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The Road to Jerusalem

(The Crusades Trilogy #1)

3.99  ·  Rating details ·  6,332 ratings  ·  291 reviews
For power. For passion. For glory.

The epic story of the Knights Templar.

Born in 1150 to a noble Swedish family and coming of age at a monastery under the tutelage of a Cistercian monk and a former Knight Templar, young Arn Magnusson is sent to fulfill his destiny beyond the cloister walls. But the world awaiting him is a place at odds with his monastic ways. And when the m
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Hardcover, 398 pages
Published April 21st 2009 by Harper (first published 1998)
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James Kirk The book doesn't portray the Catholic Church positively or negatively. It is more of a social commentary than a commentary on the Church. On the one…moreThe book doesn't portray the Catholic Church positively or negatively. It is more of a social commentary than a commentary on the Church. On the one hand, it discusses the pain of the child being given away to the church as a monk. On the other hand, it shows what a vast variety of skills Arn (the lead character) receives only because he was raised in a church environment.

Regardless, the church is not the focus of this book but rather, the emotions and attitudes shaped because of our environment.(less)

Community Reviews

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3.99  · 
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 ·  6,332 ratings  ·  291 reviews


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Markus
I might remember these books too fondly as it's been years since the last time I read them, but these are some of the best examples of Scandinavian literature, and also some of the best historical fiction books that I have read.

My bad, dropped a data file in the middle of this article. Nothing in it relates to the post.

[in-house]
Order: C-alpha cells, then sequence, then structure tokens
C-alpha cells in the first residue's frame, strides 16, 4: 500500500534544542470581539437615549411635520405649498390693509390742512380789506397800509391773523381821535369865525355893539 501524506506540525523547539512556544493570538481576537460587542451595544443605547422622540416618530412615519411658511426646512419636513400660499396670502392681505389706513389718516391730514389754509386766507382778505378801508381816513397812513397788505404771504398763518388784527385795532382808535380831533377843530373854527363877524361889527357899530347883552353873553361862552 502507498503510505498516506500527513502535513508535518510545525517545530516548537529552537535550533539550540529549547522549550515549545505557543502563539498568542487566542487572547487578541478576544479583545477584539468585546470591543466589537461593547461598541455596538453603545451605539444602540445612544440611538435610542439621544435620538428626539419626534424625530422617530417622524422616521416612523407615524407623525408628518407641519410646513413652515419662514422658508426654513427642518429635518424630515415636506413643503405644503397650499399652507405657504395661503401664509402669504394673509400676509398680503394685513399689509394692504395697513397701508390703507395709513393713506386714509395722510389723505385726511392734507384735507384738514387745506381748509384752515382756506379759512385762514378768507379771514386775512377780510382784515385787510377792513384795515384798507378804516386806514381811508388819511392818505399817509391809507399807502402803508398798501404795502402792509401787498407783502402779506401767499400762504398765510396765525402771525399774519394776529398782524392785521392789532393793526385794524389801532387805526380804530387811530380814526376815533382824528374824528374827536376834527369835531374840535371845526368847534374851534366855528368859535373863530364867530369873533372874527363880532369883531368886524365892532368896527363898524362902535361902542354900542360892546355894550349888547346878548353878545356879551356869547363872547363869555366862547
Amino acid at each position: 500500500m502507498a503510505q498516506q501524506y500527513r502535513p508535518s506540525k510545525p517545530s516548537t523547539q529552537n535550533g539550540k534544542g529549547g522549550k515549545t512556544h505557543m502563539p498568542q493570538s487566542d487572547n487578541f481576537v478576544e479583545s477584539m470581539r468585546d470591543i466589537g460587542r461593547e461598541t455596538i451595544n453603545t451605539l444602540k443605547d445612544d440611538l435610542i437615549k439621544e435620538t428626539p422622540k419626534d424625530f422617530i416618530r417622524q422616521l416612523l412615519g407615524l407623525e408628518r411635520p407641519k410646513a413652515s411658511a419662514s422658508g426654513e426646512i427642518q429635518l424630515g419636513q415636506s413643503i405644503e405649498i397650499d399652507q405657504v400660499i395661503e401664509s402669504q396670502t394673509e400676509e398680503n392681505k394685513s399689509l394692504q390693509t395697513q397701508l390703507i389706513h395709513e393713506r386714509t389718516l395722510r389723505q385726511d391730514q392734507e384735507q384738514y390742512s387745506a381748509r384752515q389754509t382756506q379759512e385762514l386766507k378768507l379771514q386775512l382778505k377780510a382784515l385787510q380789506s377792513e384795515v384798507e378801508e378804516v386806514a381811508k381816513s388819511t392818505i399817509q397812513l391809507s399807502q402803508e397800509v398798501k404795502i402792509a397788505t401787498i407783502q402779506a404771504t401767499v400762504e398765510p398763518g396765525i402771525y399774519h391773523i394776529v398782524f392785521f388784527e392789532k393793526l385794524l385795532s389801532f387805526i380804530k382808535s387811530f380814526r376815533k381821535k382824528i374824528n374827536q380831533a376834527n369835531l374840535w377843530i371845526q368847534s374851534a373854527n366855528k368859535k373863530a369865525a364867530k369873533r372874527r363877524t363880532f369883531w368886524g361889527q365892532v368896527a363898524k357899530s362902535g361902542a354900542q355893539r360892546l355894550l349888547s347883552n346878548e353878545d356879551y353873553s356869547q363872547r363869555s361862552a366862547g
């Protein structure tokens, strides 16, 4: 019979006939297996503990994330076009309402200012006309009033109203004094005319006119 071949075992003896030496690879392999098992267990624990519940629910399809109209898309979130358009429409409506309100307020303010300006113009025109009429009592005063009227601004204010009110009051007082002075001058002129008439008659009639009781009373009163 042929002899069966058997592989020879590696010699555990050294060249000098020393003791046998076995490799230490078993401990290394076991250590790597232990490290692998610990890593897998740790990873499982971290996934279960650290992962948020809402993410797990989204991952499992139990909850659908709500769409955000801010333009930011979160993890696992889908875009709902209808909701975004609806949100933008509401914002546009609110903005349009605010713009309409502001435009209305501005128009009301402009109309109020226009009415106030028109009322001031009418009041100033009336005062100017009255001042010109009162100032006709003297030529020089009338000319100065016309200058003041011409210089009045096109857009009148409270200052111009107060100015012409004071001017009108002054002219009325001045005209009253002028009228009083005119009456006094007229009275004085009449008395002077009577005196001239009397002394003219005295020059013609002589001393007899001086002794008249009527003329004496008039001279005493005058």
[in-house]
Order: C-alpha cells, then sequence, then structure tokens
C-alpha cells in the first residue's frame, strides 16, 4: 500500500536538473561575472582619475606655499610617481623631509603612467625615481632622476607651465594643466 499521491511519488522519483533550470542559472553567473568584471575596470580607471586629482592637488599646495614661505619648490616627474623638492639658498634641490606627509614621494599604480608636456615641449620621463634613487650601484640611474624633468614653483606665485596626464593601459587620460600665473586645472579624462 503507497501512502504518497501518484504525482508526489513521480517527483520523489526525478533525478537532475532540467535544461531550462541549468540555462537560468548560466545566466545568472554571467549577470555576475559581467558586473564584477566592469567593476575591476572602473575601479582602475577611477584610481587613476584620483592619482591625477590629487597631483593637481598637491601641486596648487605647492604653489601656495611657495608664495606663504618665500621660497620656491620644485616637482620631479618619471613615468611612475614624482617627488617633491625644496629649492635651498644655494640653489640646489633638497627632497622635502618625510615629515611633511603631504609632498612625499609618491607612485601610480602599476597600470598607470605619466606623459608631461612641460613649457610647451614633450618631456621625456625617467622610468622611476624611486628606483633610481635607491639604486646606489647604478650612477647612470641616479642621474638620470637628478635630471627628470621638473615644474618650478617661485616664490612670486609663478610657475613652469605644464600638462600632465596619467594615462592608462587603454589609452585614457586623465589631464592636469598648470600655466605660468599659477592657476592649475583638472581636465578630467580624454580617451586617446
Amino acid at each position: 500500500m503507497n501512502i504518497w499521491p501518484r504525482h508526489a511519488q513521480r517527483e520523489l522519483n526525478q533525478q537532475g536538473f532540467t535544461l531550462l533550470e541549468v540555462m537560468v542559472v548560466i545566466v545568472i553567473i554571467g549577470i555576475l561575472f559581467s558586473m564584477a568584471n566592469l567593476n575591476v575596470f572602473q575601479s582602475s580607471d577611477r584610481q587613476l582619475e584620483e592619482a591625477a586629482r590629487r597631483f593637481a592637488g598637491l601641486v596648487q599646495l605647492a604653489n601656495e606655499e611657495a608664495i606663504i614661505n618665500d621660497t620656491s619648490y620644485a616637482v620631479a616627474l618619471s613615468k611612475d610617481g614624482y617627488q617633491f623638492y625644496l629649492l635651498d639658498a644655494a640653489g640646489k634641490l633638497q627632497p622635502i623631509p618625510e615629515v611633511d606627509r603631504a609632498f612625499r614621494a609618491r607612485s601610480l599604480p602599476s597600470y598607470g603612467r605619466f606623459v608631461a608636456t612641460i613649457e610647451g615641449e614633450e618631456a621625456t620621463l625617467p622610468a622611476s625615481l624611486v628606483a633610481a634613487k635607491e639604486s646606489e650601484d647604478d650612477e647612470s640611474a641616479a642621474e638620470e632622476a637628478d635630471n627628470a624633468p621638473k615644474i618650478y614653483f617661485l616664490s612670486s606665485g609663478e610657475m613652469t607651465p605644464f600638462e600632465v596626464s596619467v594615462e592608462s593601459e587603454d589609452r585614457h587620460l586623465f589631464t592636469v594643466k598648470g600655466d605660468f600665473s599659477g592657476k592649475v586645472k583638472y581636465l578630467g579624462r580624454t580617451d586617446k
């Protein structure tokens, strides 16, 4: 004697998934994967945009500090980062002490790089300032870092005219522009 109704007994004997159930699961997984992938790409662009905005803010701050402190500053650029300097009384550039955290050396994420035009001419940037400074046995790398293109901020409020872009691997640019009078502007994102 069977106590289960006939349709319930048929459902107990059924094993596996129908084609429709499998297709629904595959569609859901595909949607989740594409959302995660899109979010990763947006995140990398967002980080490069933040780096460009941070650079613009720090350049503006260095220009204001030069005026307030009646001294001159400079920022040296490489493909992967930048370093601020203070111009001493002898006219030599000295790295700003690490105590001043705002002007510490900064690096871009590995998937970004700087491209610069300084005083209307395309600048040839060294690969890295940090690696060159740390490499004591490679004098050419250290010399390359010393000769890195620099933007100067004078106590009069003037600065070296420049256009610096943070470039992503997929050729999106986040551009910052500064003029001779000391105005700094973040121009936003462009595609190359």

I can't speak for the English translation, but I'd highly recommend Jan Guillou and Arn to anyone even remotely interested.
Edith
Feb 05, 2012 rated it really liked it
Nordic or Saxon-based fantasy or historical novels, when written by those outside of the respective countries, tend to turn into a gamut of stereotypical scenarios involving ale and whore houses, lootin' and pillagin', and some booze fueled mano a mano manly combat, with some barbaric execution and torture practices thrown in for good measure. All this is supposed to exude that rugged sense of manhood and bonding and brotherhood that kept life going in the longhouses on the icy land. Instead the ...more
Michael Campbell
Maybe it's because I went in expecting a book about the crusades and found myself reading a book entirely about Medieval Sweden, but I found this book a bit slow. The characters are all solidly developed, and the writing is well done and well researched.

Arn is a fairly interesting protagonist, a bit too gullible and naive, even for someone who grew up in the church. This whole novel is really just his coming of age story, focusing on his trials and shortcomings.